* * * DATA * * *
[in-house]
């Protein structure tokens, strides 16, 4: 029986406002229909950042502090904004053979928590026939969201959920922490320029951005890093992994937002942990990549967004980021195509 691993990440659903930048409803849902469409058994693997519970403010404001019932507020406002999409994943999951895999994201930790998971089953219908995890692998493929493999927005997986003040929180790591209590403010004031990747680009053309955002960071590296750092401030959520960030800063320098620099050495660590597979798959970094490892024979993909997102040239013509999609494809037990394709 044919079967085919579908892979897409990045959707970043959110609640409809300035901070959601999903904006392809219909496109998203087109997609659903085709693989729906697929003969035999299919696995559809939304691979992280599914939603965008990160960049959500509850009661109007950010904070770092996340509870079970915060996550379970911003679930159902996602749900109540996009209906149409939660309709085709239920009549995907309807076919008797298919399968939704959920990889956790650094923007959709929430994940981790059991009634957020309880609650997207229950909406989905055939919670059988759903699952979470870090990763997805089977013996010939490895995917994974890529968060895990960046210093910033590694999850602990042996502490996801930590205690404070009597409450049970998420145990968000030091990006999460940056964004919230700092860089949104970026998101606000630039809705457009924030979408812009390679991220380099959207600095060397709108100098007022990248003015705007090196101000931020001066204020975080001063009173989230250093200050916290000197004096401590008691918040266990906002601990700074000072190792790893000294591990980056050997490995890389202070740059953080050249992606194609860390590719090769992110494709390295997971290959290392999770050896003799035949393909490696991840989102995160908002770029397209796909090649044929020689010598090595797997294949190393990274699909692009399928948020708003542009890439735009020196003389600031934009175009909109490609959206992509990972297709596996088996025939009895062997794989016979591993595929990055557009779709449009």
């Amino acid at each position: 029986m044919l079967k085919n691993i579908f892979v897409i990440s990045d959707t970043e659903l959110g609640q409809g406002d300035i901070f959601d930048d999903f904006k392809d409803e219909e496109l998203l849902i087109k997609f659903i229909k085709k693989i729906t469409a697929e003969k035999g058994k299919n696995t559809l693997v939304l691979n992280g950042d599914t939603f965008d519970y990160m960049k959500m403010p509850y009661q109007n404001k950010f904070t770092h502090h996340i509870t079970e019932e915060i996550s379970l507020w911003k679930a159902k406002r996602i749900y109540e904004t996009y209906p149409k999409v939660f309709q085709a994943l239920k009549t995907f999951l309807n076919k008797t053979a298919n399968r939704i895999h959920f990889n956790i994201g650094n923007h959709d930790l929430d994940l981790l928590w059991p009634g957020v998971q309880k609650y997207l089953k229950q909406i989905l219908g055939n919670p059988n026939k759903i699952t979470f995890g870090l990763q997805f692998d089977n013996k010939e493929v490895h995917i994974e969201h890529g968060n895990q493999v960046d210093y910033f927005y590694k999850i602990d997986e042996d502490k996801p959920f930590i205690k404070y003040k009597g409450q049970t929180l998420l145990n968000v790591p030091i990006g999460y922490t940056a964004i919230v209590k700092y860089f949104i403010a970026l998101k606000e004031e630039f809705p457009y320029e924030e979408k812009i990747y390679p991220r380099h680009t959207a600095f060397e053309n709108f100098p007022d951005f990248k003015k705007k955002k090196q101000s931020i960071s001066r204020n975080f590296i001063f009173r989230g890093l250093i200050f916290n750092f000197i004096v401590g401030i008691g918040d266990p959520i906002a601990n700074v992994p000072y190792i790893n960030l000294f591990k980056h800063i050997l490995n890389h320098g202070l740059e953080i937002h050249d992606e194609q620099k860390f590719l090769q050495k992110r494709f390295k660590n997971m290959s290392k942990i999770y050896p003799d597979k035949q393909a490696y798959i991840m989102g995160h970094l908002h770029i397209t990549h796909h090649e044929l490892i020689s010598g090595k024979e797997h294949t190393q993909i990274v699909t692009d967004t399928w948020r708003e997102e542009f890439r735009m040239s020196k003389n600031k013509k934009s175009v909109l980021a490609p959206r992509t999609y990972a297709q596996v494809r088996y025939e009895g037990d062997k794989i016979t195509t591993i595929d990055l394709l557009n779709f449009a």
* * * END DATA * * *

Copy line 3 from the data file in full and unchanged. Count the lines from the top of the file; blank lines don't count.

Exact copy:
């Amino acid at each position: 029986m044919l079967k085919n691993i579908f892979v897409i990440s990045d959707t970043e659903l959110g609640q409809g406002d300035i901070f959601d930048d999903f904006k392809d409803e219909e496109l998203l849902i087109k997609f659903i229909k085709k693989i729906t469409a697929e003969k035999g058994k299919n696995t559809l693997v939304l691979n992280g950042d599914t939603f965008d519970y990160m960049k959500m403010p509850y009661q109007n404001k950010f904070t770092h502090h996340i509870t079970e019932e915060i996550s379970l507020w911003k679930a159902k406002r996602i749900y109540e904004t996009y209906p149409k999409v939660f309709q085709a994943l239920k009549t995907f999951l309807n076919k008797t053979a298919n399968r939704i895999h959920f990889n956790i994201g650094n923007h959709d930790l929430d994940l981790l928590w059991p009634g957020v998971q309880k609650y997207l089953k229950q909406i989905l219908g055939n919670p059988n026939k759903i699952t979470f995890g870090l990763q997805f692998d089977n013996k010939e493929v490895h995917i994974e969201h890529g968060n895990q493999v960046d210093y910033f927005y590694k999850i602990d997986e042996d502490k996801p959920f930590i205690k404070y003040k009597g409450q049970t929180l998420l145990n968000v790591p030091i990006g999460y922490t940056a964004i919230v209590k700092y860089f949104i403010a970026l998101k606000e004031e630039f809705p457009y320029e924030e979408k812009i990747y390679p991220r380099h680009t959207a600095f060397e053309n709108f100098p007022d951005f990248k003015k705007k955002k090196q101000s931020i960071s001066r204020n975080f590296i001063f009173r989230g890093l250093i200050f916290n750092f000197i004096v401590g401030i008691g918040d266990p959520i906002a601990n700074v992994p000072y190792i790893n960030l000294f591990k980056h800063i050997l490995n890389h320098g202070l740059e953080i937002h050249d992606e194609q620099k860390f590719l090769q050495k992110r494709f390295k660590n997971m290959s290392k942990i999770y050896p003799d597979k035949q393909a490696y798959i991840m989102g995160h970094l908002h770029i397209t990549h796909h090649e044929l490892i020689s010598g090595k024979e797997h294949t190393q993909i990274v699909t692009d967004t399928w948020r708003e997102e542009f890439r735009m040239s020196k003389n600031k013509k934009s175009v909109l980021a490609p959206r992509t999609y990972a297709q596996v494809r088996y025939e009895g037990d062997k794989i016979t195509t591993i595929d990055l394709l557009n779709f449009a």